11 Related arguments can be found in Naomi Eilan, ‘Perceptual Intentionality. Attention and Consciousness’, pp. 182-4; and Bill Brewer, Perception and Reason, pp. 44-5.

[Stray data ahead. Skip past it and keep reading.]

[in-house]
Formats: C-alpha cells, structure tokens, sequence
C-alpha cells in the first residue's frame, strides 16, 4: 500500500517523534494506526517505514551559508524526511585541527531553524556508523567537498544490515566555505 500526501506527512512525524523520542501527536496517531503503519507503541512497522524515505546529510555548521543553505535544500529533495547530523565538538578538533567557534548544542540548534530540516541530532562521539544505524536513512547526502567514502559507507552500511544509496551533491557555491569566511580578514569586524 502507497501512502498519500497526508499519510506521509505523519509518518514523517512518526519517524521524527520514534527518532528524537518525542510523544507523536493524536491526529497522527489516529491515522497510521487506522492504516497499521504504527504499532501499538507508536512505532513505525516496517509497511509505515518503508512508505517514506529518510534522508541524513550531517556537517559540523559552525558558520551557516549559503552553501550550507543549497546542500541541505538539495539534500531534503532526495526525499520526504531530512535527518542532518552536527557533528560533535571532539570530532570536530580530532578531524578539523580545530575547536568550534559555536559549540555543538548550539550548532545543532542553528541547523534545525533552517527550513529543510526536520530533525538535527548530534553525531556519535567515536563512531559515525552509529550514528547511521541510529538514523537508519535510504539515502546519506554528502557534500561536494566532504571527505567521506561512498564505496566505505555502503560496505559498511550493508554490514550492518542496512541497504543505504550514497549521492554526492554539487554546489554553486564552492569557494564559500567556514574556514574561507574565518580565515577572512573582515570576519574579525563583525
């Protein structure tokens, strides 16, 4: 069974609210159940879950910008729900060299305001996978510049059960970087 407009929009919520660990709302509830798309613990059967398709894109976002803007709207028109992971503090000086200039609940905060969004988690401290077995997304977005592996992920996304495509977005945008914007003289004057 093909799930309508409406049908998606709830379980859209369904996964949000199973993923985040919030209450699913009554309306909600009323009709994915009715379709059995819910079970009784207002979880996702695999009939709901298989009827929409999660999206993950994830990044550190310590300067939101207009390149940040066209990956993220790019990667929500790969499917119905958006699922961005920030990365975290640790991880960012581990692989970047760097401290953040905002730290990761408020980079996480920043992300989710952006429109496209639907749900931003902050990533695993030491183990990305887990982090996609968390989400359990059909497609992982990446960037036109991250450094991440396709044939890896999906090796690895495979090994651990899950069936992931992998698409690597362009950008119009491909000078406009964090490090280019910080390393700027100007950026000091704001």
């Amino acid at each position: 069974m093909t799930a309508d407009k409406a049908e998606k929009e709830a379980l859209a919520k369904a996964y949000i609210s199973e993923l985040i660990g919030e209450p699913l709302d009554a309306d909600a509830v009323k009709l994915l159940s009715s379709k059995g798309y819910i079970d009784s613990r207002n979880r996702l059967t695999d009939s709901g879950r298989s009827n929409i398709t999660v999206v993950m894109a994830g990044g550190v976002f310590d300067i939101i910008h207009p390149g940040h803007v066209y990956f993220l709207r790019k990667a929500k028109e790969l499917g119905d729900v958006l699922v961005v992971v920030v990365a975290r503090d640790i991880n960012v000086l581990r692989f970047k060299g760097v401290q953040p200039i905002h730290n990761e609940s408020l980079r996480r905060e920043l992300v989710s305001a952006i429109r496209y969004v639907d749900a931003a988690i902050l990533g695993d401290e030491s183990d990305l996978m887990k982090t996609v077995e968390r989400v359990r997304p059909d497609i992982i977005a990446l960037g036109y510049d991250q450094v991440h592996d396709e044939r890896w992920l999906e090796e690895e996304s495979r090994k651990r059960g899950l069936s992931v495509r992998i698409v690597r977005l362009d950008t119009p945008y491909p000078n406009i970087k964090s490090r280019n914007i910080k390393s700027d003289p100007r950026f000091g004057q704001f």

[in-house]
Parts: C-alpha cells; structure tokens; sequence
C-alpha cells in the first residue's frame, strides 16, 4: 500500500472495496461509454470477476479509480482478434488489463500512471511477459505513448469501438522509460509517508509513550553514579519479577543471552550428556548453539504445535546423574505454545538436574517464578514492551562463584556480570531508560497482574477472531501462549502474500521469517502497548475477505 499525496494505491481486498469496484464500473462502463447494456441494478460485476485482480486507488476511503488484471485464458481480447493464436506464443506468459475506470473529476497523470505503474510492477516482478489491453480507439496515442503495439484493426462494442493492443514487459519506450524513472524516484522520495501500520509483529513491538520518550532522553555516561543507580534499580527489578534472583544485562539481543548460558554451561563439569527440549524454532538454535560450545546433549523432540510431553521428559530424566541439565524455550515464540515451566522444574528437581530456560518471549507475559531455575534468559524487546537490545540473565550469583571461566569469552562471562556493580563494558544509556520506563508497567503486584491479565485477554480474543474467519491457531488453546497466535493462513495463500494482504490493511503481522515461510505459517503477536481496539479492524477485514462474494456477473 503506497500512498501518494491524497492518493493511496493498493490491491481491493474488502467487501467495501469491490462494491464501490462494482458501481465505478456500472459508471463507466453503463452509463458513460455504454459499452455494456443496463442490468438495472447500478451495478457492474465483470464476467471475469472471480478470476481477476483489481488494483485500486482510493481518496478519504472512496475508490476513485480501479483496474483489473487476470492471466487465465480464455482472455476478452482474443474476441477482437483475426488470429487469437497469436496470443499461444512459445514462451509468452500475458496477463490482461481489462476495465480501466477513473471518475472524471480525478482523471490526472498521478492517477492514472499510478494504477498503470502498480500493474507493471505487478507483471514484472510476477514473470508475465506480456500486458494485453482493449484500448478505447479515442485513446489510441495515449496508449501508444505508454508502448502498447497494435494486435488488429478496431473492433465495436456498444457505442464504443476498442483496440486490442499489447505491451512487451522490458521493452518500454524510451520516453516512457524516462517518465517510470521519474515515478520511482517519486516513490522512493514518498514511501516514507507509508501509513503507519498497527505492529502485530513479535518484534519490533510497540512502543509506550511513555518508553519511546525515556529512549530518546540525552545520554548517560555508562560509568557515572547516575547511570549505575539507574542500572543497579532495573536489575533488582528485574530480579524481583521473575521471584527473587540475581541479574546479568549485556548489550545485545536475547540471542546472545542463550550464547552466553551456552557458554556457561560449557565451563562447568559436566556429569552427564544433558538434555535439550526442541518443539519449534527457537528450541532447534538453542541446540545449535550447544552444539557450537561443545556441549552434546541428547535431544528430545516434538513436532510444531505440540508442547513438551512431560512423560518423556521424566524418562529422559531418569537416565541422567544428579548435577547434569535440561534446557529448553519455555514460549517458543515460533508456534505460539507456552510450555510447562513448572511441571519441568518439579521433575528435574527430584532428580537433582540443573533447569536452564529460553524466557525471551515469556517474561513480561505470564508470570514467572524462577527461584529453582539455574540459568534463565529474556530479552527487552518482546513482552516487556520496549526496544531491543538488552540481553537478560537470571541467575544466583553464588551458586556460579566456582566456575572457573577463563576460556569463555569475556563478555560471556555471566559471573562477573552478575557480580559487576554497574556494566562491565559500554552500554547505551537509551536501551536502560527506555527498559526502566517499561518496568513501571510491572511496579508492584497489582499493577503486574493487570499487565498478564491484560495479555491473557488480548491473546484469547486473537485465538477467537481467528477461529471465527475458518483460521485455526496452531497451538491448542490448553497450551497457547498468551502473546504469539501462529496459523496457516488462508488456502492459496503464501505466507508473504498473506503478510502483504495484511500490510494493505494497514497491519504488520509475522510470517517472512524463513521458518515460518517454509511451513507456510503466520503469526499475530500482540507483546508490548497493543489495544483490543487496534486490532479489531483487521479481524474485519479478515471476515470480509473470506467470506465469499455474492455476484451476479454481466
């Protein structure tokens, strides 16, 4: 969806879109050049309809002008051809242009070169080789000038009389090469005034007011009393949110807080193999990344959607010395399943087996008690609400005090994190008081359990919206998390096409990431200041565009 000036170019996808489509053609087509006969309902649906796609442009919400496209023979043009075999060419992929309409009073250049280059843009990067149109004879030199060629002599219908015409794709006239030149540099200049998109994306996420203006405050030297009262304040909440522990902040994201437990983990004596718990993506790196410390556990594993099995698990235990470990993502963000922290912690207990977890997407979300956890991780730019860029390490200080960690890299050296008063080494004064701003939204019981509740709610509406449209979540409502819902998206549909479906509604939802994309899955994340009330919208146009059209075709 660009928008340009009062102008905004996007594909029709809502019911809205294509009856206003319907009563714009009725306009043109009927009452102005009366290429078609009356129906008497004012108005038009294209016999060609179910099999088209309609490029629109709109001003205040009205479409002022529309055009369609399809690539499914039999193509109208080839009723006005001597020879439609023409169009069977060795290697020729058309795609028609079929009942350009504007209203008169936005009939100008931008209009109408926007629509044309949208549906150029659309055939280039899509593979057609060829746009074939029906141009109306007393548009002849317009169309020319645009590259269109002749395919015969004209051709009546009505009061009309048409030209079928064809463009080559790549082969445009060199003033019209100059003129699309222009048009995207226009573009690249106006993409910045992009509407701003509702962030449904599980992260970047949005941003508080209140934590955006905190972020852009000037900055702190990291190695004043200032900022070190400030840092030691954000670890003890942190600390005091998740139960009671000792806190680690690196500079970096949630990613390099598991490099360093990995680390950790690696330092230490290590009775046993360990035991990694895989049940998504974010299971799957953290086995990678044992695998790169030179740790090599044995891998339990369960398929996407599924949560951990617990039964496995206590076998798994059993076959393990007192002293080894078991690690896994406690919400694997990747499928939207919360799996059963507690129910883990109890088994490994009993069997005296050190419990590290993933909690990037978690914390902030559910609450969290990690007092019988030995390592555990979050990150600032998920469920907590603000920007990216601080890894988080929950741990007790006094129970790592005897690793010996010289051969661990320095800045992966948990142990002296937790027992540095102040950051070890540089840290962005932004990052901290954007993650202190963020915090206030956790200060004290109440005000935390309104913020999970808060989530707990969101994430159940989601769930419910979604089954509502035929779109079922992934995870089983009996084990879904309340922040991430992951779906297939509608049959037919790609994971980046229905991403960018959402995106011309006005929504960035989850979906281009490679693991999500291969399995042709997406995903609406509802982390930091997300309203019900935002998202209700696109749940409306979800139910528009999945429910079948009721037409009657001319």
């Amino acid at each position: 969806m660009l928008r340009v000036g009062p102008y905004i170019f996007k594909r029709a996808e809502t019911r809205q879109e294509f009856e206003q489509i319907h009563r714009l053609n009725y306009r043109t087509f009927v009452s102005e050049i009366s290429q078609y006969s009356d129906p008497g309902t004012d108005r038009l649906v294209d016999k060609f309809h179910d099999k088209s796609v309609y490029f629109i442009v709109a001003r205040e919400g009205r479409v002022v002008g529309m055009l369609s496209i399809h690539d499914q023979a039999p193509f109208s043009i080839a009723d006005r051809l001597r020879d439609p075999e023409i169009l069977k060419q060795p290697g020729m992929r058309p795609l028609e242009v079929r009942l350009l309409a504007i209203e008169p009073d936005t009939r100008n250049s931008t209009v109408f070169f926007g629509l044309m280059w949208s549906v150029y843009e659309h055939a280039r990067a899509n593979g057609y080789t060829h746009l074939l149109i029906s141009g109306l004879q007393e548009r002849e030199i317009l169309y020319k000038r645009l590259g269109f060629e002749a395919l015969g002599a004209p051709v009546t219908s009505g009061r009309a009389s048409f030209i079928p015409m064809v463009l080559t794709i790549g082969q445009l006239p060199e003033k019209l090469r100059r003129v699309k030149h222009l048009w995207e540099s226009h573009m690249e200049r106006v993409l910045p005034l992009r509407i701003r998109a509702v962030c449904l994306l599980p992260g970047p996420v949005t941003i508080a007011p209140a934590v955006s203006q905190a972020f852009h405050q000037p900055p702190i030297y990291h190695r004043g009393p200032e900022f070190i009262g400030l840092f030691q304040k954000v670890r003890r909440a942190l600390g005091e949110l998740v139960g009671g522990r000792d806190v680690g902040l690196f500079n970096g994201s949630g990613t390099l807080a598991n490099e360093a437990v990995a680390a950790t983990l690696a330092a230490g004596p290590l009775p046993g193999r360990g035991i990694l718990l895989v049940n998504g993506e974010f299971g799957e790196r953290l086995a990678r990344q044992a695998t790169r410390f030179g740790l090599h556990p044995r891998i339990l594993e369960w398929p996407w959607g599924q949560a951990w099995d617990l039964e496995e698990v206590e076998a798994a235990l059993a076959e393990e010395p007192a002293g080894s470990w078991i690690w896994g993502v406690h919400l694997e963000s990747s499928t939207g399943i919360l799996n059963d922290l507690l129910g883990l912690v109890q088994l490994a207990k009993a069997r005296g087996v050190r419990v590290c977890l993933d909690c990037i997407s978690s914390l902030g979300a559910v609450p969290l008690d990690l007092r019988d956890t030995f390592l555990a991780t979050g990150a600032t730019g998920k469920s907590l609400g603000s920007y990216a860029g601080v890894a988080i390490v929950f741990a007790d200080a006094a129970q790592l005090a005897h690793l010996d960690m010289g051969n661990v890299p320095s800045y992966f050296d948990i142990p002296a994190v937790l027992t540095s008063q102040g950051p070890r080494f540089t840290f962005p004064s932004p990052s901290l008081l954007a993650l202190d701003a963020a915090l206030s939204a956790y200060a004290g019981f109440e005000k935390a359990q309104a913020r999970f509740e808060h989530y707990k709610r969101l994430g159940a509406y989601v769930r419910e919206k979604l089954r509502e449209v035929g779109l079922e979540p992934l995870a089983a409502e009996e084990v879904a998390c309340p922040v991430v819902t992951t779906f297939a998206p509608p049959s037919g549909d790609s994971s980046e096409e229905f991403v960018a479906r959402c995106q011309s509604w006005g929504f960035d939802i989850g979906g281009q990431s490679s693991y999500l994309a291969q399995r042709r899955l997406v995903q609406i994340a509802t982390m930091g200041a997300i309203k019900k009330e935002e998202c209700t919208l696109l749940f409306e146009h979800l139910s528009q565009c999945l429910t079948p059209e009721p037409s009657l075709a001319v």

12 Cf. Ernst Tugendhat, Der Wahrheitsbegriff bei Husserl und Heidegger, pp. 194-5. Some commentators have denied that this ‘Cartesian’ theme continues to motivate Husserl in his final period, since it does not appear prominently in his last work, the Crisis (1936). (See e.g. Iso Kern, Husserl und Kant: Eine Untersuchung über Husserls Verhältnis zu Kant und zum Neukantianismus, p. 236. Also David Carr, ‘The “Fifth Meditation” and Husserl’s Cartesianism’, pp. 14-15.) But the emphatic presence of the Cartesian requirement of indubitability from the middle period Ideas I (1913) to the late Cartesian Meditations (1929) seems to me to tell against such interpretations. In fact, even in Crisis, while the theme is indeed no longer prominent, Husserl still insists on the apodicticity of phenomenological claims. See Crisis § 15, p. 73/72.